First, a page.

A newspaper editor, who was interviewing me for a reporter’s position, declared, as a prelude to a discussion on salary, “Let’s face it. You’re not here because of the money. You’re here because you love the job.”
Those who choose journalism don’t do so for its promise of sacks of gold bullion. They’re in it for other, less tangible gains.
It could be for the chance to topple a corrupt elected official. Or, to hover very close to the yellow police line, flashing a laminated press badge. Or, to be on the phone for the better part of the day. Or, to see one’s byline.
Who knows what makes one tick? But you’ll almost never hear that it’s ample monetary rewards that draw so many to it. That philosophy deserves plaudits. Were cash to be one’s sole motivation to do anything in life, then that person is better off being a soulless, truculent mercenary.
Driving this enterprise, I believe, is a sense of idealism, a quest to seek the “truth,” regardless of where it may lead one.
In an age, however, where, in theory, anyone with a laptop, Internet access, a Flip camera, a cellphone, and a self-publishing platform, is free to co-opt the label of a “journalist” without any hassle, the trade faces an existential crisis.
The situation is eerily comparable to one where all and sundry can easily slip into a surgeon’s scrub, happily trot into an operating room, fashionably wield a scalpel, and begin a clinical procedure on an unsuspecting patient.
Unlike in medicine, where an amateur is likely to kill someone under the knife, literally, the greenhorns in this line of work kill no one, but the profession itself.
While I’m an indefatigable champion of an Internet-enabled lifestyle—that enables one to shop, buy, bank, play, date, trade, read, network, from one’s keyboard—I can’t help but deplore its role in democratizing the media to the extent that it has, and subjected it to the market dynamics.
Wait. It’s hardly “democratization.” A place where everyone rules is a mobocracy, a perverted form of democracy, wrote Aristotle.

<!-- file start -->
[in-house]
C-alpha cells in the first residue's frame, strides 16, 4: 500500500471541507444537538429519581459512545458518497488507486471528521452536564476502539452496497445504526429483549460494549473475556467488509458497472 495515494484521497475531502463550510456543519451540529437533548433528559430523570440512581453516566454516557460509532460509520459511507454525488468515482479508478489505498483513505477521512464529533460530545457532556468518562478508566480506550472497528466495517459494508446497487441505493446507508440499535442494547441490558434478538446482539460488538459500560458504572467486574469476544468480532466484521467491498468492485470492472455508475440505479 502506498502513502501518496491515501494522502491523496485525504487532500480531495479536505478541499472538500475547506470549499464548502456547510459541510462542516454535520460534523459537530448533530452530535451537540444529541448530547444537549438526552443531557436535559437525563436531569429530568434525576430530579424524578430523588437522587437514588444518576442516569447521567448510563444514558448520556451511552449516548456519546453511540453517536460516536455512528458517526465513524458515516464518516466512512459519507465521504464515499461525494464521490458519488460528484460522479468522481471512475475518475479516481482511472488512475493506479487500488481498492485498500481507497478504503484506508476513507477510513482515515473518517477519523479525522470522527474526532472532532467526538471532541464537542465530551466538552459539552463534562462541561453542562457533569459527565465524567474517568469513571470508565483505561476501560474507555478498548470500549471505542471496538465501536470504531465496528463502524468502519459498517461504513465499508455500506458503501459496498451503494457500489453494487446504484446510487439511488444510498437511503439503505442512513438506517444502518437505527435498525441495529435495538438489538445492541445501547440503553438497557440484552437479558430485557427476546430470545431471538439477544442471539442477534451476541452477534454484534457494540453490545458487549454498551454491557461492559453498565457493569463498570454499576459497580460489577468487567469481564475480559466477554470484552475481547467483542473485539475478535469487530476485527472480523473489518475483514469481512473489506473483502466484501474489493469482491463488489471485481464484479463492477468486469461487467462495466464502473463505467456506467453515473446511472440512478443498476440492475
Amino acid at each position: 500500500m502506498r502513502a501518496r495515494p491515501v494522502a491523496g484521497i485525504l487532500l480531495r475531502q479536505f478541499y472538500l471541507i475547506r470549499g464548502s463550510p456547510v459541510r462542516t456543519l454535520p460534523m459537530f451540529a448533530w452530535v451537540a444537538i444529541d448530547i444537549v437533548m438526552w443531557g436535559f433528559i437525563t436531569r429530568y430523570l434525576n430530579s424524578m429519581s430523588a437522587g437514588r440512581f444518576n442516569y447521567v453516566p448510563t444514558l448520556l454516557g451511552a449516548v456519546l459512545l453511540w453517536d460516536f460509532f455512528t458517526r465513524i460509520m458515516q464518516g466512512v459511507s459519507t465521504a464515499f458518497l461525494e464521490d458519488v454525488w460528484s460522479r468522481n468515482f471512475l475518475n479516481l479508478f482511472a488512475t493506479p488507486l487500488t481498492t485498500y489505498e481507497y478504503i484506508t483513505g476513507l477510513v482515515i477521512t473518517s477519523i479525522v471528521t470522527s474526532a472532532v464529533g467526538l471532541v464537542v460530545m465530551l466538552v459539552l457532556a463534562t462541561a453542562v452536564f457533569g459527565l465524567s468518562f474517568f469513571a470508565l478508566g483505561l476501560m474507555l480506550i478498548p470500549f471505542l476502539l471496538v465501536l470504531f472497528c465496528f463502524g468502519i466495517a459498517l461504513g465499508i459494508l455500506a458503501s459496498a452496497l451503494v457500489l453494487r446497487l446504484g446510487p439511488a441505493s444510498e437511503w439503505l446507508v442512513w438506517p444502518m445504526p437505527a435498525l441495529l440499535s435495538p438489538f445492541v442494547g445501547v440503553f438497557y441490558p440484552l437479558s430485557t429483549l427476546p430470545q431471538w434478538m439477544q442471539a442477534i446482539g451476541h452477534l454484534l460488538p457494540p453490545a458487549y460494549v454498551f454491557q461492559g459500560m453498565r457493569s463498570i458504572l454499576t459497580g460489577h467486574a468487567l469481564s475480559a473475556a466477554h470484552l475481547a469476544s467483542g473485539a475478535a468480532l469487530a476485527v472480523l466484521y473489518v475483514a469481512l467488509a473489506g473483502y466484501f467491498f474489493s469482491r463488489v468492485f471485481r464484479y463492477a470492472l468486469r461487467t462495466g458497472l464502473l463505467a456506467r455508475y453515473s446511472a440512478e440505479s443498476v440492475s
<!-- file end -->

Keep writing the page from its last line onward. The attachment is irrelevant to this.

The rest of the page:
“When news is search-driven, audience-targeted, and everywhere, what’s a story worth,” investigates Andrew Rice in the New York Times piece, “Putting a Price on Words.”
Information—though not necessarily genuine “news”—is a cheap commodity that’s now easily available everywhere from the Associated Press, the Pulitzer Prize-winning global news-gathering organization to the Associated Content (a content farm, powered by 300,000 contributors, which touts itself as “The People’s Media Company.”)
And because it’s not in the least, in short supply, and advertising space is infinite, online advertisements sell at rates that are a tiny fraction of those for print.
In consequence, advertisers who accounted for a robust stream of revenues for the newspaper industry—as much as 80 percent as a rule of thumb—moved to greener online pastures where they’re spending less to reach a more targeted audience.
While the economics of the Internet has been a boom to advertisers, it’s been a bane to those in the newspaper business.
In the absence of an adequate supply of the oxygen of advertising revenue, several long-standing dailies have closed with a loud gasp. Scores have been dislodged from a salaried way of living.
Venerable national publications have altogether put a moratorium on hiring.
The plethora of community papers that pepper the suburban landscape still do have open slots, but for rookies who’ll sell their labor for an absurdly small remuneration or in exchange for college credits.
Into the shoes of the displaced editors, reporters, and proofreaders have stepped in battalions of “citizen journalists,” who’re mostly narcissistic boneheads, gung-ho about exclamation points, and committed to orchestrating linguistic nihilism.
In the drastically altered media climate, it’s not just enough to love writing, but to think like an entrepreneur and come up with ideas to valuate it monetarily—not editorially—and by extension, devise a sustainable journalistic business model that will hold.